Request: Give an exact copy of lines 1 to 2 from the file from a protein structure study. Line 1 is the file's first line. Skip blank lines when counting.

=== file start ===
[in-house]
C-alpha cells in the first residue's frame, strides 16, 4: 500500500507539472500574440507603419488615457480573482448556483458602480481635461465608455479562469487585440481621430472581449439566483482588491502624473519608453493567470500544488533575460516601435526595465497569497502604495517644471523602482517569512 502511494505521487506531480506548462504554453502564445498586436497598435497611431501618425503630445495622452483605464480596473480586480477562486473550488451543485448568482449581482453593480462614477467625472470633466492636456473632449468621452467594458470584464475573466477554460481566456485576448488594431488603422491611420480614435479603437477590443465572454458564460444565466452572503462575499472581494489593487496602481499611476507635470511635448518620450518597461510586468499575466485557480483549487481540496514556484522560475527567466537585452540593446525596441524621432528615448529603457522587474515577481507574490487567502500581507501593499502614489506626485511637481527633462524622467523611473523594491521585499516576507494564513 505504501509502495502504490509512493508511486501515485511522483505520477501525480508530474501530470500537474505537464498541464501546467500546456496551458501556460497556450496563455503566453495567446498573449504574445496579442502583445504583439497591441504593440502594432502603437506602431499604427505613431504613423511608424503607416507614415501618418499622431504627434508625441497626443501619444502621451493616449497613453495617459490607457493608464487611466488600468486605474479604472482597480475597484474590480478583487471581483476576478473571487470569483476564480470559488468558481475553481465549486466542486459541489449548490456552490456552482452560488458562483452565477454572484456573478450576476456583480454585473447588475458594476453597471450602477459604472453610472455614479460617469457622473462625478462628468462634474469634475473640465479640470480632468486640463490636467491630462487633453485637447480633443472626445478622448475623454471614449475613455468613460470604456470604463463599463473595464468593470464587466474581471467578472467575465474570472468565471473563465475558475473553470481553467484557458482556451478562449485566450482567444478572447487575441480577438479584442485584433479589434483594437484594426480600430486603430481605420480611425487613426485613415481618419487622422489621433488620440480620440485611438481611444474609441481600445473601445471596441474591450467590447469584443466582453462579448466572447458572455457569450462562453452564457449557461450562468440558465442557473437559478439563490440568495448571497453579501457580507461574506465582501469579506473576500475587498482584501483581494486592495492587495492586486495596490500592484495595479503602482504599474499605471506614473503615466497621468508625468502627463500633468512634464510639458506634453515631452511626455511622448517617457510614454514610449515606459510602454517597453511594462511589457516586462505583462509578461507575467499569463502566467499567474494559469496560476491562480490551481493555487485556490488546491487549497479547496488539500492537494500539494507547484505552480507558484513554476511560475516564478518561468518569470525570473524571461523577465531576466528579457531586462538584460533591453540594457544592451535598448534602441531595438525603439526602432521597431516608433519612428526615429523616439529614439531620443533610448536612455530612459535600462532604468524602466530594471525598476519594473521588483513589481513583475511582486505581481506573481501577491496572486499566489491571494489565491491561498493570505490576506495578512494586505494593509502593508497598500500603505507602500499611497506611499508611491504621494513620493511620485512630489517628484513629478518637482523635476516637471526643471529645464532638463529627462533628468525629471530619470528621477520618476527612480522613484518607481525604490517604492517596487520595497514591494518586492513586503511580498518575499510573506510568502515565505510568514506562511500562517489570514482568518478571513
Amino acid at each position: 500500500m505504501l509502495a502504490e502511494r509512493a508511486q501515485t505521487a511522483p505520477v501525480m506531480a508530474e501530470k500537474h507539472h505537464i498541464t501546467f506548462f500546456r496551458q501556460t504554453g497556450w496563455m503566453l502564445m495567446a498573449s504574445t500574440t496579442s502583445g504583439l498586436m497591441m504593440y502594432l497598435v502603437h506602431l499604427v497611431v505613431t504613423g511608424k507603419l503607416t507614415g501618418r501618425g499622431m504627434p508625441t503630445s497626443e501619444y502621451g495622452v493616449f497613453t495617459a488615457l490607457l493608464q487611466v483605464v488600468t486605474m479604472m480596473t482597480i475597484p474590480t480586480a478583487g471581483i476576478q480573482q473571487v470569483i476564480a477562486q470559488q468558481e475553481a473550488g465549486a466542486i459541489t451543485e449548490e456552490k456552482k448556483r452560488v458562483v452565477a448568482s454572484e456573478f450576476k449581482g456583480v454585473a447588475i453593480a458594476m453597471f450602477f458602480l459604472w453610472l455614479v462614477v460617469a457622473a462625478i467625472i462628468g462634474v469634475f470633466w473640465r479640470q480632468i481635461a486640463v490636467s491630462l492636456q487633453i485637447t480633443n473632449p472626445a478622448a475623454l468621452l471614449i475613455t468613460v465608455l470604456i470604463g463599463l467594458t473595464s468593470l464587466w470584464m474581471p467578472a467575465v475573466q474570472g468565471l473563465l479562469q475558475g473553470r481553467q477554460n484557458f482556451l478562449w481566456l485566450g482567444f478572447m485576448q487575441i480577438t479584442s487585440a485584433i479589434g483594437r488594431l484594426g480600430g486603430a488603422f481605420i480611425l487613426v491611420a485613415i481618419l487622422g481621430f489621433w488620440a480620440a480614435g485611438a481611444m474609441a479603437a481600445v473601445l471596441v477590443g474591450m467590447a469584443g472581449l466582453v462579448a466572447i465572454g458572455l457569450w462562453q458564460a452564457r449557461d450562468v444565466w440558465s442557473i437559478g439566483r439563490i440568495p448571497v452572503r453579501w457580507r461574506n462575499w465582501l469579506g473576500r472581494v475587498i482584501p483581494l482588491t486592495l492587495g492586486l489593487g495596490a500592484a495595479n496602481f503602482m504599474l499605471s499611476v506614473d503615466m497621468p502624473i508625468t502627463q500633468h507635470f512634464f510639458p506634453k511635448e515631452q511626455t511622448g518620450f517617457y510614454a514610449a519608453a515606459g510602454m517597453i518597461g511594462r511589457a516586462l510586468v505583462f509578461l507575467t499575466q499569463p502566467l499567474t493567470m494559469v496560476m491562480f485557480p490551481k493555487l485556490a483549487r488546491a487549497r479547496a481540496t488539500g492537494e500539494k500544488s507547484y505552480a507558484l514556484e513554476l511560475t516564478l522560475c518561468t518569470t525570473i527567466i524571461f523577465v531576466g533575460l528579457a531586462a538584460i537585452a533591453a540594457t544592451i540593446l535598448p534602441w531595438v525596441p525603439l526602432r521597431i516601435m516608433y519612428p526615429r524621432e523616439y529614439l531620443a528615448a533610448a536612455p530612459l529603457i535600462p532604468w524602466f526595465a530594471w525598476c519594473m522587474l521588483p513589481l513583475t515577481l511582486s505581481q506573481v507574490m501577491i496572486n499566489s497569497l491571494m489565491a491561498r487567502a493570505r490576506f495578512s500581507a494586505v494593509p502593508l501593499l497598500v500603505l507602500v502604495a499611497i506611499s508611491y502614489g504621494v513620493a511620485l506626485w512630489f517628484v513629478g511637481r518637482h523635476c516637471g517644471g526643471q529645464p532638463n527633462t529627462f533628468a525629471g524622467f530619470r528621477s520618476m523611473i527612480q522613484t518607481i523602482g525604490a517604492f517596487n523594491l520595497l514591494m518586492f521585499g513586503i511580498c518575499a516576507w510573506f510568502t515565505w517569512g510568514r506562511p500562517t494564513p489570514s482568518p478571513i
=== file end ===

[in-house]
C-alpha cells in the first residue's frame, strides 16, 4: 500500500507539472500574440507603419488615457480573482448556483458602480481635461465608455479562469487585440481621430472581449439566483482588491502624473519608453493567470500544488533575460516601435526595465497569497502604495517644471523602482517569512 502511494505521487506531480506548462504554453502564445498586436497598435497611431501618425503630445495622452483605464480596473480586480477562486473550488451543485448568482449581482453593480462614477467625472470633466492636456473632449468621452467594458470584464475573466477554460481566456485576448488594431488603422491611420480614435479603437477590443465572454458564460444565466452572503462575499472581494489593487496602481499611476507635470511635448518620450518597461510586468499575466485557480483549487481540496514556484522560475527567466537585452540593446525596441524621432528615448529603457522587474515577481507574490487567502500581507501593499502614489506626485511637481527633462524622467523611473523594491521585499516576507494564513 505504501509502495502504490509512493508511486501515485511522483505520477501525480508530474501530470500537474505537464498541464501546467500546456496551458501556460497556450496563455503566453495567446498573449504574445496579442502583445504583439497591441504593440502594432502603437506602431499604427505613431504613423511608424503607416507614415501618418499622431504627434508625441497626443501619444502621451493616449497613453495617459490607457493608464487611466488600468486605474479604472482597480475597484474590480478583487471581483476576478473571487470569483476564480470559488468558481475553481465549486466542486459541489449548490456552490456552482452560488458562483452565477454572484456573478450576476456583480454585473447588475458594476453597471450602477459604472453610472455614479460617469457622473462625478462628468462634474469634475473640465479640470480632468486640463490636467491630462487633453485637447480633443472626445478622448475623454471614449475613455468613460470604456470604463463599463473595464468593470464587466474581471467578472467575465474570472468565471473563465475558475473553470481553467484557458482556451478562449485566450482567444478572447487575441480577438479584442485584433479589434483594437484594426480600430486603430481605420480611425487613426485613415481618419487622422489621433488620440480620440485611438481611444474609441481600445473601445471596441474591450467590447469584443466582453462579448466572447458572455457569450462562453452564457449557461450562468440558465442557473437559478439563490440568495448571497453579501457580507461574506465582501469579506473576500475587498482584501483581494486592495492587495492586486495596490500592484495595479503602482504599474499605471506614473503615466497621468508625468502627463500633468512634464510639458506634453515631452511626455511622448517617457510614454514610449515606459510602454517597453511594462511589457516586462505583462509578461507575467499569463502566467499567474494559469496560476491562480490551481493555487485556490488546491487549497479547496488539500492537494500539494507547484505552480507558484513554476511560475516564478518561468518569470525570473524571461523577465531576466528579457531586462538584460533591453540594457544592451535598448534602441531595438525603439526602432521597431516608433519612428526615429523616439529614439531620443533610448536612455530612459535600462532604468524602466530594471525598476519594473521588483513589481513583475511582486505581481506573481501577491496572486499566489491571494489565491491561498493570505490576506495578512494586505494593509502593508497598500500603505507602500499611497506611499508611491504621494513620493511620485512630489517628484513629478518637482523635476516637471526643471529645464532638463529627462533628468525629471530619470528621477520618476527612480522613484518607481525604490517604492517596487520595497514591494518586492513586503511580498518575499510573506510568502515565505510568514506562511500562517489570514482568518478571513